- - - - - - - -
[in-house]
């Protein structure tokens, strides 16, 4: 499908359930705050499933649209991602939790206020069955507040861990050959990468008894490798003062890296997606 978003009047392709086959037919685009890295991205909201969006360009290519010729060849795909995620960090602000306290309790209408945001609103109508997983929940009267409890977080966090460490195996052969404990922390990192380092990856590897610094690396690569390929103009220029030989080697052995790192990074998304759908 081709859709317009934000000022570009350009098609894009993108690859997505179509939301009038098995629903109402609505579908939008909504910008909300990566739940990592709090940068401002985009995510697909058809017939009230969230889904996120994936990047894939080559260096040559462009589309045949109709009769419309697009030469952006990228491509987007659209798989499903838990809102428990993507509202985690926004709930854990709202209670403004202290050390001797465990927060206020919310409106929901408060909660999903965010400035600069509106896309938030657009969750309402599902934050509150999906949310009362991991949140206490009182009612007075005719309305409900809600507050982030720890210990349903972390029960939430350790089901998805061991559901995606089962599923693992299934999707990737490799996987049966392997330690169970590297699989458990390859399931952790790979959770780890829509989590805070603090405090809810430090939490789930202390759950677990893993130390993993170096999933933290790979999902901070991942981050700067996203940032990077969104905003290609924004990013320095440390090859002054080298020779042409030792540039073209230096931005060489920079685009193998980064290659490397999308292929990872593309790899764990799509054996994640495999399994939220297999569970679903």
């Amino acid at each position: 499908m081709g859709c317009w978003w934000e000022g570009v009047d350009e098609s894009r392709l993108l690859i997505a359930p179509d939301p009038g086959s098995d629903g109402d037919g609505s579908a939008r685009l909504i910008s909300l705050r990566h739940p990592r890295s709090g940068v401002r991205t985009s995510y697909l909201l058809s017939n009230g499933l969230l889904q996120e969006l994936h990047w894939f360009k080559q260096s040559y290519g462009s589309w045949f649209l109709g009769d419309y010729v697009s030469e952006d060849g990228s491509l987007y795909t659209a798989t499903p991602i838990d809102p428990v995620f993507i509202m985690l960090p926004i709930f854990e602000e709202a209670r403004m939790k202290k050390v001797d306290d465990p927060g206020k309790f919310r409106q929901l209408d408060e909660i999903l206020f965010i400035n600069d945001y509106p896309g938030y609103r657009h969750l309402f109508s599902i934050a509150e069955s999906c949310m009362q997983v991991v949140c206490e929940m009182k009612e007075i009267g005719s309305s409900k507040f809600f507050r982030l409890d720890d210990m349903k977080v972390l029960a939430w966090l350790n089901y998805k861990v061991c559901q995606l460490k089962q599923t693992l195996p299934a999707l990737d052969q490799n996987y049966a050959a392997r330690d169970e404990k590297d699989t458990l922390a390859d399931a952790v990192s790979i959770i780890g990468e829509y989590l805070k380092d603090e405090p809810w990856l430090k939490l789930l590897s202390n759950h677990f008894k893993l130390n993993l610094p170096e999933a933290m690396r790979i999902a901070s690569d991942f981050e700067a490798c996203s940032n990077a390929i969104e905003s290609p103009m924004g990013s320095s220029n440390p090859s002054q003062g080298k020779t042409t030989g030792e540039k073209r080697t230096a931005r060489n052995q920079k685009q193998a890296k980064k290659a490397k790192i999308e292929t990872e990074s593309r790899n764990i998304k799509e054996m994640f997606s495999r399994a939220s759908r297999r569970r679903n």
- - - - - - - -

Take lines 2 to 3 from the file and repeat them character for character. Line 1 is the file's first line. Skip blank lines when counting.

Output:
């Protein structure tokens, strides 16, 4: 499908359930705050499933649209991602939790206020069955507040861990050959990468008894490798003062890296997606 978003009047392709086959037919685009890295991205909201969006360009290519010729060849795909995620960090602000306290309790209408945001609103109508997983929940009267409890977080966090460490195996052969404990922390990192380092990856590897610094690396690569390929103009220029030989080697052995790192990074998304759908 081709859709317009934000000022570009350009098609894009993108690859997505179509939301009038098995629903109402609505579908939008909504910008909300990566739940990592709090940068401002985009995510697909058809017939009230969230889904996120994936990047894939080559260096040559462009589309045949109709009769419309697009030469952006990228491509987007659209798989499903838990809102428990993507509202985690926004709930854990709202209670403004202290050390001797465990927060206020919310409106929901408060909660999903965010400035600069509106896309938030657009969750309402599902934050509150999906949310009362991991949140206490009182009612007075005719309305409900809600507050982030720890210990349903972390029960939430350790089901998805061991559901995606089962599923693992299934999707990737490799996987049966392997330690169970590297699989458990390859399931952790790979959770780890829509989590805070603090405090809810430090939490789930202390759950677990893993130390993993170096999933933290790979999902901070991942981050700067996203940032990077969104905003290609924004990013320095440390090859002054080298020779042409030792540039073209230096931005060489920079685009193998980064290659490397999308292929990872593309790899764990799509054996994640495999399994939220297999569970679903």
């Amino acid at each position: 499908m081709g859709c317009w978003w934000e000022g570009v009047d350009e098609s894009r392709l993108l690859i997505a359930p179509d939301p009038g086959s098995d629903g109402d037919g609505s579908a939008r685009l909504i910008s909300l705050r990566h739940p990592r890295s709090g940068v401002r991205t985009s995510y697909l909201l058809s017939n009230g499933l969230l889904q996120e969006l994936h990047w894939f360009k080559q260096s040559y290519g462009s589309w045949f649209l109709g009769d419309y010729v697009s030469e952006d060849g990228s491509l987007y795909t659209a798989t499903p991602i838990d809102p428990v995620f993507i509202m985690l960090p926004i709930f854990e602000e709202a209670r403004m939790k202290k050390v001797d306290d465990p927060g206020k309790f919310r409106q929901l209408d408060e909660i999903l206020f965010i400035n600069d945001y509106p896309g938030y609103r657009h969750l309402f109508s599902i934050a509150e069955s999906c949310m009362q997983v991991v949140c206490e929940m009182k009612e007075i009267g005719s309305s409900k507040f809600f507050r982030l409890d720890d210990m349903k977080v972390l029960a939430w966090l350790n089901y998805k861990v061991c559901q995606l460490k089962q599923t693992l195996p299934a999707l990737d052969q490799n996987y049966a050959a392997r330690d169970e404990k590297d699989t458990l922390a390859d399931a952790v990192s790979i959770i780890g990468e829509y989590l805070k380092d603090e405090p809810w990856l430090k939490l789930l590897s202390n759950h677990f008894k893993l130390n993993l610094p170096e999933a933290m690396r790979i999902a901070s690569d991942f981050e700067a490798c996203s940032n990077a390929i969104e905003s290609p103009m924004g990013s320095s220029n440390p090859s002054q003062g080298k020779t042409t030989g030792e540039k073209r080697t230096a931005r060489n052995q920079k685009q193998a890296k980064k290659a490397k790192i999308e292929t990872e990074s593309r790899n764990i998304k799509e054996m994640f997606s495999r399994a939220s759908r297999r569970r679903n």